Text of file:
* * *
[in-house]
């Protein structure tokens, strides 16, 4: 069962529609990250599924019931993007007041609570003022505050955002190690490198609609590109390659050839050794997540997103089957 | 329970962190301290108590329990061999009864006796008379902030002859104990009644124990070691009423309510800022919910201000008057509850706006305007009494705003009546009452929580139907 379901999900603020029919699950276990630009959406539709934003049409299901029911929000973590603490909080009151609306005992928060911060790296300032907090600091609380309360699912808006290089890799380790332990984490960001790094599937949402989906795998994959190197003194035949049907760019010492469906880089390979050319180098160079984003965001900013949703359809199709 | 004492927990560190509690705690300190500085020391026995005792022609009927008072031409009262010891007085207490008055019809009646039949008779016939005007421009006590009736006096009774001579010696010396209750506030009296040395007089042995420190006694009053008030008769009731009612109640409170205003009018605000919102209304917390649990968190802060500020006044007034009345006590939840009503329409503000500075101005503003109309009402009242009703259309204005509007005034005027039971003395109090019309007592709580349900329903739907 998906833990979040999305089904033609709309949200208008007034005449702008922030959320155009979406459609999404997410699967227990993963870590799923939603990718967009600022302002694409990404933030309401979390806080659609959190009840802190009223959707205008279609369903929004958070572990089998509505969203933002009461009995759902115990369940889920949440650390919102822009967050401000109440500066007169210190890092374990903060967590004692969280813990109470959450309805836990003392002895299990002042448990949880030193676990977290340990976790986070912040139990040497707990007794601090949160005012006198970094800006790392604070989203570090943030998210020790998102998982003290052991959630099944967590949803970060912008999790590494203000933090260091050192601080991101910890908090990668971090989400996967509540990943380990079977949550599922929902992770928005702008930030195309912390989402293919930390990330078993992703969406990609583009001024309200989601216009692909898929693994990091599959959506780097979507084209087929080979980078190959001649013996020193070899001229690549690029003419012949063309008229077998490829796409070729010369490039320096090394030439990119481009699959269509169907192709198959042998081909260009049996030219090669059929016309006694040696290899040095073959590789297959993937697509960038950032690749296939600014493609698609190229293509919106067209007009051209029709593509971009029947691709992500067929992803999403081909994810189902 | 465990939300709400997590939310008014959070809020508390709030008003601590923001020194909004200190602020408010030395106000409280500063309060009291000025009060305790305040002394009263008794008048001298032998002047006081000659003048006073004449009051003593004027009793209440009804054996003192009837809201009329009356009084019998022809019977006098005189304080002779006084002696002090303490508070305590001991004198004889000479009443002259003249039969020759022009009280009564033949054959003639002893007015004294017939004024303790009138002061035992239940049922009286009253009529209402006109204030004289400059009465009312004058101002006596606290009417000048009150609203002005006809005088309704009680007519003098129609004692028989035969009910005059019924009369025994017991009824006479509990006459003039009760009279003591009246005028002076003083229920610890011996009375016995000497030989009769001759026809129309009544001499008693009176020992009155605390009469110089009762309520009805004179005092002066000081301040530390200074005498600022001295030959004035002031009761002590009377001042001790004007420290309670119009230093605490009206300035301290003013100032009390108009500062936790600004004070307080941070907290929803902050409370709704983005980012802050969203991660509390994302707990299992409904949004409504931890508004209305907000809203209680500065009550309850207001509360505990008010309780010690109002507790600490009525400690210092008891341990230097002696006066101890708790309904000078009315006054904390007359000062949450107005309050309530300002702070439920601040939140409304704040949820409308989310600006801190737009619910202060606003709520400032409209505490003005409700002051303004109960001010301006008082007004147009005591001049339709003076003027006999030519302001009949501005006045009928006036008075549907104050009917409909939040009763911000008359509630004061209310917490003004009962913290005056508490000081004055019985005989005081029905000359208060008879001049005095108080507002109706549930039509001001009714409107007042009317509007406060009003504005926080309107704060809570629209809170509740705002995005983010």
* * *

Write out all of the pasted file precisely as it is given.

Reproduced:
[in-house]
């Protein structure tokens, strides 16, 4: 069962529609990250599924019931993007007041609570003022505050955002190690490198609609590109390659050839050794997540997103089957 | 329970962190301290108590329990061999009864006796008379902030002859104990009644124990070691009423309510800022919910201000008057509850706006305007009494705003009546009452929580139907 379901999900603020029919699950276990630009959406539709934003049409299901029911929000973590603490909080009151609306005992928060911060790296300032907090600091609380309360699912808006290089890799380790332990984490960001790094599937949402989906795998994959190197003194035949049907760019010492469906880089390979050319180098160079984003965001900013949703359809199709 | 004492927990560190509690705690300190500085020391026995005792022609009927008072031409009262010891007085207490008055019809009646039949008779016939005007421009006590009736006096009774001579010696010396209750506030009296040395007089042995420190006694009053008030008769009731009612109640409170205003009018605000919102209304917390649990968190802060500020006044007034009345006590939840009503329409503000500075101005503003109309009402009242009703259309204005509007005034005027039971003395109090019309007592709580349900329903739907 998906833990979040999305089904033609709309949200208008007034005449702008922030959320155009979406459609999404997410699967227990993963870590799923939603990718967009600022302002694409990404933030309401979390806080659609959190009840802190009223959707205008279609369903929004958070572990089998509505969203933002009461009995759902115990369940889920949440650390919102822009967050401000109440500066007169210190890092374990903060967590004692969280813990109470959450309805836990003392002895299990002042448990949880030193676990977290340990976790986070912040139990040497707990007794601090949160005012006198970094800006790392604070989203570090943030998210020790998102998982003290052991959630099944967590949803970060912008999790590494203000933090260091050192601080991101910890908090990668971090989400996967509540990943380990079977949550599922929902992770928005702008930030195309912390989402293919930390990330078993992703969406990609583009001024309200989601216009692909898929693994990091599959959506780097979507084209087929080979980078190959001649013996020193070899001229690549690029003419012949063309008229077998490829796409070729010369490039320096090394030439990119481009699959269509169907192709198959042998081909260009049996030219090669059929016309006694040696290899040095073959590789297959993937697509960038950032690749296939600014493609698609190229293509919106067209007009051209029709593509971009029947691709992500067929992803999403081909994810189902 | 465990939300709400997590939310008014959070809020508390709030008003601590923001020194909004200190602020408010030395106000409280500063309060009291000025009060305790305040002394009263008794008048001298032998002047006081000659003048006073004449009051003593004027009793209440009804054996003192009837809201009329009356009084019998022809019977006098005189304080002779006084002696002090303490508070305590001991004198004889000479009443002259003249039969020759022009009280009564033949054959003639002893007015004294017939004024303790009138002061035992239940049922009286009253009529209402006109204030004289400059009465009312004058101002006596606290009417000048009150609203002005006809005088309704009680007519003098129609004692028989035969009910005059019924009369025994017991009824006479509990006459003039009760009279003591009246005028002076003083229920610890011996009375016995000497030989009769001759026809129309009544001499008693009176020992009155605390009469110089009762309520009805004179005092002066000081301040530390200074005498600022001295030959004035002031009761002590009377001042001790004007420290309670119009230093605490009206300035301290003013100032009390108009500062936790600004004070307080941070907290929803902050409370709704983005980012802050969203991660509390994302707990299992409904949004409504931890508004209305907000809203209680500065009550309850207001509360505990008010309780010690109002507790600490009525400690210092008891341990230097002696006066101890708790309904000078009315006054904390007359000062949450107005309050309530300002702070439920601040939140409304704040949820409308989310600006801190737009619910202060606003709520400032409209505490003005409700002051303004109960001010301006008082007004147009005591001049339709003076003027006999030519302001009949501005006045009928006036008075549907104050009917409909939040009763911000008359509630004061209310917490003004009962913290005056508490000081004055019985005989005081029905000359208060008879001049005095108080507002109706549930039509001001009714409107007042009317509007406060009003504005926080309107704060809570629209809170509740705002995005983010």